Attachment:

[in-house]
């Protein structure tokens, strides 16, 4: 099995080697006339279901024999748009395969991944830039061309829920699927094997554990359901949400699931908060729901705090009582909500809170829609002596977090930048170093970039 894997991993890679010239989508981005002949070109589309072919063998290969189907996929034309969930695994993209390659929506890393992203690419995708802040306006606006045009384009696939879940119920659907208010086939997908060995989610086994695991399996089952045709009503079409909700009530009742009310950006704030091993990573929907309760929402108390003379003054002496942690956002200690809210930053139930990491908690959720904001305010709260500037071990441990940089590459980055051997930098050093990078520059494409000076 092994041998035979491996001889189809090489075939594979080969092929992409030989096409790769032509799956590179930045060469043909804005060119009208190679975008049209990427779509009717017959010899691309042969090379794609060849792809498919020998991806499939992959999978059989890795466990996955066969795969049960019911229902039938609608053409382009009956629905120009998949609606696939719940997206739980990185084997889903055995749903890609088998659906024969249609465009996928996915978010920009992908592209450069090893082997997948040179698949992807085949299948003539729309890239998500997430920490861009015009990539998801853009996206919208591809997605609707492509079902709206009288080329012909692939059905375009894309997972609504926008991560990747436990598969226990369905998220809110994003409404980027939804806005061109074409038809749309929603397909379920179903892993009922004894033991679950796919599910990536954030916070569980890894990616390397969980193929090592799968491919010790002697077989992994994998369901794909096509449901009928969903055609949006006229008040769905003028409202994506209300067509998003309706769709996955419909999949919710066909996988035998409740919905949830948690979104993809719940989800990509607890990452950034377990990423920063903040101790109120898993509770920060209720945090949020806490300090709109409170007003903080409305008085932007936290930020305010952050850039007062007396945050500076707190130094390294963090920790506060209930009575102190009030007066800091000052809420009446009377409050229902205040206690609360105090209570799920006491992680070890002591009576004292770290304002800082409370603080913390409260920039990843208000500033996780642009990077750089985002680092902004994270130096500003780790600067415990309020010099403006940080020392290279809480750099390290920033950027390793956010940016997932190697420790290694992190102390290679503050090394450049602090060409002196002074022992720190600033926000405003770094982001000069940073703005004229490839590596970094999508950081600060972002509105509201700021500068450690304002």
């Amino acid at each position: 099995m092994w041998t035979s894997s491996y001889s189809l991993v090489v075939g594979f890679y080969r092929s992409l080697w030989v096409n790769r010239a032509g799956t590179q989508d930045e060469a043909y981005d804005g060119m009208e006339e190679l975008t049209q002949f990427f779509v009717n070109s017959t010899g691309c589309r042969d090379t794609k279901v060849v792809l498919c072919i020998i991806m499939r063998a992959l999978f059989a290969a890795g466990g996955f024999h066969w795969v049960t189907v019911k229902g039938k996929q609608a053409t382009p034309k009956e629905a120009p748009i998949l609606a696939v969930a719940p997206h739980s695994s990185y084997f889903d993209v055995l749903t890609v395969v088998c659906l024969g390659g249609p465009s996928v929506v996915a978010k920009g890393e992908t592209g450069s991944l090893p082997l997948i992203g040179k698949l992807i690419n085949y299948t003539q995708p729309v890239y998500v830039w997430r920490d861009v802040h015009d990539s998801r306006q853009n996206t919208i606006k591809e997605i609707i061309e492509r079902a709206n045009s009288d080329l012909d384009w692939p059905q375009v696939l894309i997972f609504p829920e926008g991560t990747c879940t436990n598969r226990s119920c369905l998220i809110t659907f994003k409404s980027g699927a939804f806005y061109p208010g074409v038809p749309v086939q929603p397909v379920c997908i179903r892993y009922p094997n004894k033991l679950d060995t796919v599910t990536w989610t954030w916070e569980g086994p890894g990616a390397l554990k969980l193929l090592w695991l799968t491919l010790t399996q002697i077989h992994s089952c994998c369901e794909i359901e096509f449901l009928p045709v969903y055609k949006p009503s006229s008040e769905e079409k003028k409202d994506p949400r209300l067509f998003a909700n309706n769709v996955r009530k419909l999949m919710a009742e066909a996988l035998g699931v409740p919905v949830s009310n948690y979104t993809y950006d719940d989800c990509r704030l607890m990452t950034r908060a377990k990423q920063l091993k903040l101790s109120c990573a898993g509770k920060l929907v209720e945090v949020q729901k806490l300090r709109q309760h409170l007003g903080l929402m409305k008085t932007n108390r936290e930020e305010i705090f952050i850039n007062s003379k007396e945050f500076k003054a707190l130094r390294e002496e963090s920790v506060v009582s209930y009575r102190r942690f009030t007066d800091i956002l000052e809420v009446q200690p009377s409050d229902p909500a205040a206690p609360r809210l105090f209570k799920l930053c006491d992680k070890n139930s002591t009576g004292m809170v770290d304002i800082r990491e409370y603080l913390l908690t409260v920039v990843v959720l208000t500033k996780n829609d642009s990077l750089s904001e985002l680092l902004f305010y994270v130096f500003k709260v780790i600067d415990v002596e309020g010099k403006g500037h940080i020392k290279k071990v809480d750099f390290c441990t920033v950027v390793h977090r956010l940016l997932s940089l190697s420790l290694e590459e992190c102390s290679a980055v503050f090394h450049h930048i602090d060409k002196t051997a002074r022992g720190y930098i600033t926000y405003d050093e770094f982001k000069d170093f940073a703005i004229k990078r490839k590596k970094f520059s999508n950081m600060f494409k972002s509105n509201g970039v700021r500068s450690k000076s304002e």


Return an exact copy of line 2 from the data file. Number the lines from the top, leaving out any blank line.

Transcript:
């Protein structure tokens, strides 16, 4: 099995080697006339279901024999748009395969991944830039061309829920699927094997554990359901949400699931908060729901705090009582909500809170829609002596977090930048170093970039 894997991993890679010239989508981005002949070109589309072919063998290969189907996929034309969930695994993209390659929506890393992203690419995708802040306006606006045009384009696939879940119920659907208010086939997908060995989610086994695991399996089952045709009503079409909700009530009742009310950006704030091993990573929907309760929402108390003379003054002496942690956002200690809210930053139930990491908690959720904001305010709260500037071990441990940089590459980055051997930098050093990078520059494409000076 092994041998035979491996001889189809090489075939594979080969092929992409030989096409790769032509799956590179930045060469043909804005060119009208190679975008049209990427779509009717017959010899691309042969090379794609060849792809498919020998991806499939992959999978059989890795466990996955066969795969049960019911229902039938609608053409382009009956629905120009998949609606696939719940997206739980990185084997889903055995749903890609088998659906024969249609465009996928996915978010920009992908592209450069090893082997997948040179698949992807085949299948003539729309890239998500997430920490861009015009990539998801853009996206919208591809997605609707492509079902709206009288080329012909692939059905375009894309997972609504926008991560990747436990598969226990369905998220809110994003409404980027939804806005061109074409038809749309929603397909379920179903892993009922004894033991679950796919599910990536954030916070569980890894990616390397969980193929090592799968491919010790002697077989992994994998369901794909096509449901009928969903055609949006006229008040769905003028409202994506209300067509998003309706769709996955419909999949919710066909996988035998409740919905949830948690979104993809719940989800990509607890990452950034377990990423920063903040101790109120898993509770920060209720945090949020806490300090709109409170007003903080409305008085932007936290930020305010952050850039007062007396945050500076707190130094390294963090920790506060209930009575102190009030007066800091000052809420009446009377409050229902205040206690609360105090209570799920006491992680070890002591009576004292770290304002800082409370603080913390409260920039990843208000500033996780642009990077750089985002680092902004994270130096500003780790600067415990309020010099403006940080020392290279809480750099390290920033950027390793956010940016997932190697420790290694992190102390290679503050090394450049602090060409002196002074022992720190600033926000405003770094982001000069940073703005004229490839590596970094999508950081600060972002509105509201700021500068450690304002």